Coordinates: 41°31′00″N 71°23′00″W / 41.5167°N 71.3833°W / 41.5167; -71.3833

Conanicut Island
Conanicut Island
Conanicut Island from above
Conanicut Island from above

Conanicut Island is the second-largest island in Narragansett Bay in the American state of Rhode Island. It is connected on the east to Newport on Aquidneck Island via the Claiborne Pell Bridge, commonly known as the Newport Bridge, and on the west to North Kingstown on the mainland via the Jamestown-Verrazano Bridge. The town of Jamestown comprises the entire island. The U.S. Census Bureau reported a land area of 24.46 km2 (9.44 sq mi) and a population of 5,622 in 2000.


Conanicut Island was a seasonal home to many American Indians. The largest Indian cemetery in New England is located on the island, and artifacts have been recovered from a site near the elementary school. The island is named for Chief Canonicus of the Narragansett tribe who maintained his royal residence on the island.[1]

In 1636 or 1637, Dutch fur traders paid to use the island of Quentenis as a base for their activities. This island is located just west of Conanicut; it is now known as Dutch Island and is part of Jamestown. In 1638, the English colonists made arrangements to use Conanicut Island for grazing sheep, and Canonicus was one of the Narragansett sachems who gave consent. They referred to the island in his honor, and the Jamestown seal today includes the figure of a sheep. Conanicut Island was a part of the island territory included in a commission which the Council of State of England granted to William Coddington in 1651.[2]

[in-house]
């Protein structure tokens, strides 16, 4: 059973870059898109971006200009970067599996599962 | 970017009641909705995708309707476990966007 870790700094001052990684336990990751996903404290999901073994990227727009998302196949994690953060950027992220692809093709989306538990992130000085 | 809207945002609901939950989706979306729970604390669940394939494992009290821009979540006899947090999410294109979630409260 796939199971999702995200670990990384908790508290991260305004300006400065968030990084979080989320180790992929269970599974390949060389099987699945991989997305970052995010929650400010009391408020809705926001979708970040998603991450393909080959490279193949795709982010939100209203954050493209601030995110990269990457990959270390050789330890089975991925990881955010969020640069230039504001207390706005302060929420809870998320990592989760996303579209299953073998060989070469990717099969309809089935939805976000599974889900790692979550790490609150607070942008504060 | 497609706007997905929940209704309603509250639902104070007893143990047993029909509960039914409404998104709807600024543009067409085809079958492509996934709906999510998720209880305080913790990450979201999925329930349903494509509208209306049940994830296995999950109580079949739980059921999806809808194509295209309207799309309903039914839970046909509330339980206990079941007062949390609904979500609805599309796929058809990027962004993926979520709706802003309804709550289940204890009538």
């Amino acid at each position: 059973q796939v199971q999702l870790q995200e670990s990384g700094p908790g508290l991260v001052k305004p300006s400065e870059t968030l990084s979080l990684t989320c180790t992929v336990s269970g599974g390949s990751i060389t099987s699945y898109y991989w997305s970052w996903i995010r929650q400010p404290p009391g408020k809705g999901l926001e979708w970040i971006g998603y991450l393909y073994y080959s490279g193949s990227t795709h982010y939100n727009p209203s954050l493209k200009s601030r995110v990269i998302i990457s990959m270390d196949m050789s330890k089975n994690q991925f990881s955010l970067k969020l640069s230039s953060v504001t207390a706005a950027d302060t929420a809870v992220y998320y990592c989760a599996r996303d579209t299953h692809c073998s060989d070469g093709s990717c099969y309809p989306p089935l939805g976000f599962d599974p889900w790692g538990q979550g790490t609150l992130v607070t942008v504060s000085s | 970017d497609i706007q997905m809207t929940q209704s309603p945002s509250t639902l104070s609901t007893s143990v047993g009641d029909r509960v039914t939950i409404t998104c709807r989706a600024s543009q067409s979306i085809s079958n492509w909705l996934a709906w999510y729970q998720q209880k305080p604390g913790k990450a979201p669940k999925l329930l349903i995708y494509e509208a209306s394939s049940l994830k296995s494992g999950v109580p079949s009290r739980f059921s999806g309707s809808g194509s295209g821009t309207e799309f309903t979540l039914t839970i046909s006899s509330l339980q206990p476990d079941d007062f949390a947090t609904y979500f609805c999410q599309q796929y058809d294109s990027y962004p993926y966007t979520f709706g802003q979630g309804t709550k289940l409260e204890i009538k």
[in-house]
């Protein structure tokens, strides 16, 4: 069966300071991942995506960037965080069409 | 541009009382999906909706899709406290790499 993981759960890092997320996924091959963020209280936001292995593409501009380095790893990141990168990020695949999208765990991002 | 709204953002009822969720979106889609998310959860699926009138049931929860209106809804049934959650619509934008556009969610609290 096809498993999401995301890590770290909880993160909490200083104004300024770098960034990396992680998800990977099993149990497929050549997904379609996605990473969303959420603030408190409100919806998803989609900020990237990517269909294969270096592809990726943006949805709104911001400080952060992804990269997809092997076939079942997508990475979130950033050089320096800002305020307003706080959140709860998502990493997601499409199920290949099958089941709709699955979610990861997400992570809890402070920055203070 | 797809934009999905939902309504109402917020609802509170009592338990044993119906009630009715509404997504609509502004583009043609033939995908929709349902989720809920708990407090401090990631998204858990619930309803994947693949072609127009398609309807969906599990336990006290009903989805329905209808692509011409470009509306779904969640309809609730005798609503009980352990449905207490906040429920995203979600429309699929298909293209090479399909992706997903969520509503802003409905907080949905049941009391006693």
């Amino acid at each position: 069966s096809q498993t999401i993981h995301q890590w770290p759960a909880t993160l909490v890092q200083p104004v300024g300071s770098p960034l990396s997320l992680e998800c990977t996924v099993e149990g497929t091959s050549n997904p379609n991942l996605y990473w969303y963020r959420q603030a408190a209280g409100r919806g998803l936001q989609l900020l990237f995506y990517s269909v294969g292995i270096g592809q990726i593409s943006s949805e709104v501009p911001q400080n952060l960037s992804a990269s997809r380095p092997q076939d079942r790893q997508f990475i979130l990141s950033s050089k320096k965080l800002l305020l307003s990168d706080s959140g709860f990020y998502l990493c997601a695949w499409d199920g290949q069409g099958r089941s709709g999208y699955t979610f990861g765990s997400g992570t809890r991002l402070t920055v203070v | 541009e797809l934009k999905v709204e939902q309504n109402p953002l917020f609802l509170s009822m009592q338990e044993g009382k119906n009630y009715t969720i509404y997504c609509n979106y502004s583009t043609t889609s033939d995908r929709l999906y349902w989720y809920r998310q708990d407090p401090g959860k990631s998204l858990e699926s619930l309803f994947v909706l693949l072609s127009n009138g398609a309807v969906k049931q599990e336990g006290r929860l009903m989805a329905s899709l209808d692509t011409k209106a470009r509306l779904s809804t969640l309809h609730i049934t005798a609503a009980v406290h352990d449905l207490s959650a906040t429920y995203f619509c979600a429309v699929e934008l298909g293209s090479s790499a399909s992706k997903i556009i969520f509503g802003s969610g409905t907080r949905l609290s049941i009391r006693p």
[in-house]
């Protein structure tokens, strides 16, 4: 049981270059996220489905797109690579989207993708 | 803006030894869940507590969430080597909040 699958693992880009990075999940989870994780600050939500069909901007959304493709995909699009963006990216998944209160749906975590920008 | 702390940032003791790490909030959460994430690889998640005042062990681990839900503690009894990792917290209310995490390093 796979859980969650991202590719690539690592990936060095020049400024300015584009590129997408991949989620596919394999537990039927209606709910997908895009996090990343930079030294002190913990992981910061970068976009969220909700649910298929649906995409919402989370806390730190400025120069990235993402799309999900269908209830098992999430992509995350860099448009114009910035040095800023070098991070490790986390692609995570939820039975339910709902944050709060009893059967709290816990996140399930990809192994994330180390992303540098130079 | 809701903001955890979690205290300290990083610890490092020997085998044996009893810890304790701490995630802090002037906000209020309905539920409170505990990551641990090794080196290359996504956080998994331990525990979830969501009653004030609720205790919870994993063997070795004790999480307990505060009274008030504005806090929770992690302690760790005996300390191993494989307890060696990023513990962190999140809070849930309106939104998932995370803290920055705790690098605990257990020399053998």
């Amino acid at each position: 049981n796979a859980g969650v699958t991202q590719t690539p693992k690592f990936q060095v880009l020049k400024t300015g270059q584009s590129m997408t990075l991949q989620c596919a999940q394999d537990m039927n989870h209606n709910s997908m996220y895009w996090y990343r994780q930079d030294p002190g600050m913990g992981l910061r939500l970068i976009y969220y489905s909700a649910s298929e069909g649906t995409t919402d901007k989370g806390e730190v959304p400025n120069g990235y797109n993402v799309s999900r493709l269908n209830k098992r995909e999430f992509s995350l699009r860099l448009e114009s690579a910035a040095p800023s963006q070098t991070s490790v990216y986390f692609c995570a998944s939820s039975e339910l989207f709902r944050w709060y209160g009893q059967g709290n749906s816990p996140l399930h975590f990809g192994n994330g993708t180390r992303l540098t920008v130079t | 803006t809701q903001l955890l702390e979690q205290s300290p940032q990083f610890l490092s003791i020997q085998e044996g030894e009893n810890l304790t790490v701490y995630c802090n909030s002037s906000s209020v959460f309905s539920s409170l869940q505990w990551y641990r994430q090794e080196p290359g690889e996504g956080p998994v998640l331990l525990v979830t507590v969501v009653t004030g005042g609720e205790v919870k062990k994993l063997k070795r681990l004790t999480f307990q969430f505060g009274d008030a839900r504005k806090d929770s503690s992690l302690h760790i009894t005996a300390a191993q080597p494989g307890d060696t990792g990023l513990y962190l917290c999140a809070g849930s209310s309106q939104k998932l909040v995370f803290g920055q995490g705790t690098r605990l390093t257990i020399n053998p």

In 1657, a consortium of about 100 buyers purchased Conanicut, Dutch, and Gould Islands. They divided Conanicut into roughly a dozen large plots and reserved Dutch Island and parts of Conanicut for common use. Benedict Arnold was one of the purchasers, and he became governor of the colony of Rhode Island the same year. (Arnold was the great-grandfather of the Revolutionary War traitor.)

The Indians and colonists lived side-by-side in relative peace for almost four decades. Conflicts eventually occurred in a number of places in southern New England, leading to what is known as King Philip's War. Life in the region was dominated by the colonists after 1676, although Conanicut Island remained a haven for many Indians.

In 1725, a ferry was established between the island and Newport. Another ferry was established to South Kingstown in 1748.[2]

Notable residents


  1. ^ Rhode Island Geography
  2. ^ a b Bicknell, Thomas Williams. The History of the State of Rhode Island and Providence Plantations. New York: The American Historical Society, Inc. (1920). Vol. 3, p. 1184.